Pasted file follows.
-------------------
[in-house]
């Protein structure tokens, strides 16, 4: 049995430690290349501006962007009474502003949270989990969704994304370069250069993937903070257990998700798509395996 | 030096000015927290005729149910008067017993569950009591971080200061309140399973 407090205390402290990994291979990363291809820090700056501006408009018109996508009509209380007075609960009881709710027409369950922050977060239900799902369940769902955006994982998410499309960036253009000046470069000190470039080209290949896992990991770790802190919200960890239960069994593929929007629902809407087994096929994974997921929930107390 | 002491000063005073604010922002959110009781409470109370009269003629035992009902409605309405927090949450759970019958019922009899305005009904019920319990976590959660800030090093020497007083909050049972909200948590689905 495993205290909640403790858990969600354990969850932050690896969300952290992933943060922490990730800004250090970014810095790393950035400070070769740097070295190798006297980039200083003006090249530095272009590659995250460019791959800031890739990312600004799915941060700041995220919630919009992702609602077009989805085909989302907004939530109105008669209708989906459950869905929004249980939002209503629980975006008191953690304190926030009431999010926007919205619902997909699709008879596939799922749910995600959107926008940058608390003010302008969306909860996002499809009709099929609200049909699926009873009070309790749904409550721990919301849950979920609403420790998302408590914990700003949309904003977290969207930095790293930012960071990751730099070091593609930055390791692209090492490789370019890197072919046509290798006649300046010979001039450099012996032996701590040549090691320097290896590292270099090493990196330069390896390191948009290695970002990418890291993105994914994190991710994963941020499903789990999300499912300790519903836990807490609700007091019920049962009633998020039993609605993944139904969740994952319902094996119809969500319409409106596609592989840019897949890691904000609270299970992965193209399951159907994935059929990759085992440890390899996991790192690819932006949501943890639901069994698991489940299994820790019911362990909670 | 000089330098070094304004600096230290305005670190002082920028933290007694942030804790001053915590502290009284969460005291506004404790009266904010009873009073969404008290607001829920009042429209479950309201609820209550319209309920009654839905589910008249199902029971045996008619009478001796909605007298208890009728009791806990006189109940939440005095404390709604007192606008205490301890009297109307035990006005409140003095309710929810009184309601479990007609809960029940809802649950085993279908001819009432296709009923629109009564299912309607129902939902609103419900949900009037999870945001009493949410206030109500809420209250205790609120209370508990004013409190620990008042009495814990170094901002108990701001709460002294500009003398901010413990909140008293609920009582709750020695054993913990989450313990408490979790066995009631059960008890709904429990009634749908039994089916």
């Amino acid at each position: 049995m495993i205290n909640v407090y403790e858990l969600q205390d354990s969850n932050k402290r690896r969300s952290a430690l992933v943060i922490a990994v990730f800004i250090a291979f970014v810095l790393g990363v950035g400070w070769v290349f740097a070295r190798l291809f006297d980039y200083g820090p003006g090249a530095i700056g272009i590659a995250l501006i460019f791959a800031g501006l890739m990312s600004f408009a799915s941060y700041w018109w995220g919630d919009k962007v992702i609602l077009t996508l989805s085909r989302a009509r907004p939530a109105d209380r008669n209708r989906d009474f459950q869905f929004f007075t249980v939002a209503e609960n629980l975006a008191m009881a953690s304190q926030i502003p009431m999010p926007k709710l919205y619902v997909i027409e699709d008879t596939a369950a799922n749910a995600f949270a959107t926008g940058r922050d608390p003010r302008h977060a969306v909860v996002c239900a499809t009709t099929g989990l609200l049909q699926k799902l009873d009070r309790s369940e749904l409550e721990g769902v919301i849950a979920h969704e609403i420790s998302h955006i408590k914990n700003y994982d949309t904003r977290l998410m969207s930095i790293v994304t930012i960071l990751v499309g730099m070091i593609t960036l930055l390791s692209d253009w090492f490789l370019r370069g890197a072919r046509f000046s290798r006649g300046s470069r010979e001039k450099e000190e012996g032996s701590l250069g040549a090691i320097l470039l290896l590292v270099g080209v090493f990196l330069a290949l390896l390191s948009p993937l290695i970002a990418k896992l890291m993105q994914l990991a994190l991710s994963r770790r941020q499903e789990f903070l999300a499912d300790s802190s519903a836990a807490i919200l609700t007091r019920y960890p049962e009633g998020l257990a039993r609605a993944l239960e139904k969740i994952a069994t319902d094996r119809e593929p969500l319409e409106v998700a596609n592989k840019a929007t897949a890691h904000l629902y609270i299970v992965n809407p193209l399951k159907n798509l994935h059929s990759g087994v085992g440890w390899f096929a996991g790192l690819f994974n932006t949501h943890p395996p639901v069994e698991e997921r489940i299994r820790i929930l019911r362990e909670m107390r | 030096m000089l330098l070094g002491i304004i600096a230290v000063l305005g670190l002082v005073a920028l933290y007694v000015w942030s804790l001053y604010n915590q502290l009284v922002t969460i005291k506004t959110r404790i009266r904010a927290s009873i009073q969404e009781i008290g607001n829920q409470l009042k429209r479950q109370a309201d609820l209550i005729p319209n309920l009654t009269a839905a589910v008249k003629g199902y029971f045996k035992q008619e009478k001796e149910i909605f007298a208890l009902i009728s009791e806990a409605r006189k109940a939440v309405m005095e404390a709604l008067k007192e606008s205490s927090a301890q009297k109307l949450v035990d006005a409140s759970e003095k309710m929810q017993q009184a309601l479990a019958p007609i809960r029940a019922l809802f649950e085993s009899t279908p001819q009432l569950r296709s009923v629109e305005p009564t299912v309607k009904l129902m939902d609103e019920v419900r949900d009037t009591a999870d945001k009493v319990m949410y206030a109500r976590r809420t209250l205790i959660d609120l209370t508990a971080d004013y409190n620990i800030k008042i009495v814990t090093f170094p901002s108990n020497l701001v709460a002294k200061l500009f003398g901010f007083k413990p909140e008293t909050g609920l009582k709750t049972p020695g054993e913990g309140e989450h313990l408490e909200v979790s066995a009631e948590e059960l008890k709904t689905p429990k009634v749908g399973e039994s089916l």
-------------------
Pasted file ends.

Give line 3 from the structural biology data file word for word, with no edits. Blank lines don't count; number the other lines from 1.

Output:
């Amino acid at each position: 049995m495993i205290n909640v407090y403790e858990l969600q205390d354990s969850n932050k402290r690896r969300s952290a430690l992933v943060i922490a990994v990730f800004i250090a291979f970014v810095l790393g990363v950035g400070w070769v290349f740097a070295r190798l291809f006297d980039y200083g820090p003006g090249a530095i700056g272009i590659a995250l501006i460019f791959a800031g501006l890739m990312s600004f408009a799915s941060y700041w018109w995220g919630d919009k962007v992702i609602l077009t996508l989805s085909r989302a009509r907004p939530a109105d209380r008669n209708r989906d009474f459950q869905f929004f007075t249980v939002a209503e609960n629980l975006a008191m009881a953690s304190q926030i502003p009431m999010p926007k709710l919205y619902v997909i027409e699709d008879t596939a369950a799922n749910a995600f949270a959107t926008g940058r922050d608390p003010r302008h977060a969306v909860v996002c239900a499809t009709t099929g989990l609200l049909q699926k799902l009873d009070r309790s369940e749904l409550e721990g769902v919301i849950a979920h969704e609403i420790s998302h955006i408590k914990n700003y994982d949309t904003r977290l998410m969207s930095i790293v994304t930012i960071l990751v499309g730099m070091i593609t960036l930055l390791s692209d253009w090492f490789l370019r370069g890197a072919r046509f000046s290798r006649g300046s470069r010979e001039k450099e000190e012996g032996s701590l250069g040549a090691i320097l470039l290896l590292v270099g080209v090493f990196l330069a290949l390896l390191s948009p993937l290695i970002a990418k896992l890291m993105q994914l990991a994190l991710s994963r770790r941020q499903e789990f903070l999300a499912d300790s802190s519903a836990a807490i919200l609700t007091r019920y960890p049962e009633g998020l257990a039993r609605a993944l239960e139904k969740i994952a069994t319902d094996r119809e593929p969500l319409e409106v998700a596609n592989k840019a929007t897949a890691h904000l629902y609270i299970v992965n809407p193209l399951k159907n798509l994935h059929s990759g087994v085992g440890w390899f096929a996991g790192l690819f994974n932006t949501h943890p395996p639901v069994e698991e997921r489940i299994r820790i929930l019911r362990e909670m107390r | 030096m000089l330098l070094g002491i304004i600096a230290v000063l305005g670190l002082v005073a920028l933290y007694v000015w942030s804790l001053y604010n915590q502290l009284v922002t969460i005291k506004t959110r404790i009266r904010a927290s009873i009073q969404e009781i008290g607001n829920q409470l009042k429209r479950q109370a309201d609820l209550i005729p319209n309920l009654t009269a839905a589910v008249k003629g199902y029971f045996k035992q008619e009478k001796e149910i909605f007298a208890l009902i009728s009791e806990a409605r006189k109940a939440v309405m005095e404390a709604l008067k007192e606008s205490s927090a301890q009297k109307l949450v035990d006005a409140s759970e003095k309710m929810q017993q009184a309601l479990a019958p007609i809960r029940a019922l809802f649950e085993s009899t279908p001819q009432l569950r296709s009923v629109e305005p009564t299912v309607k009904l129902m939902d609103e019920v419900r949900d009037t009591a999870d945001k009493v319990m949410y206030a109500r976590r809420t209250l205790i959660d609120l209370t508990a971080d004013y409190n620990i800030k008042i009495v814990t090093f170094p901002s108990n020497l701001v709460a002294k200061l500009f003398g901010f007083k413990p909140e008293t909050g609920l009582k709750t049972p020695g054993e913990g309140e989450h313990l408490e909200v979790s066995a009631e948590e059960l008890k709904t689905p429990k009634v749908g399973e039994s089916l």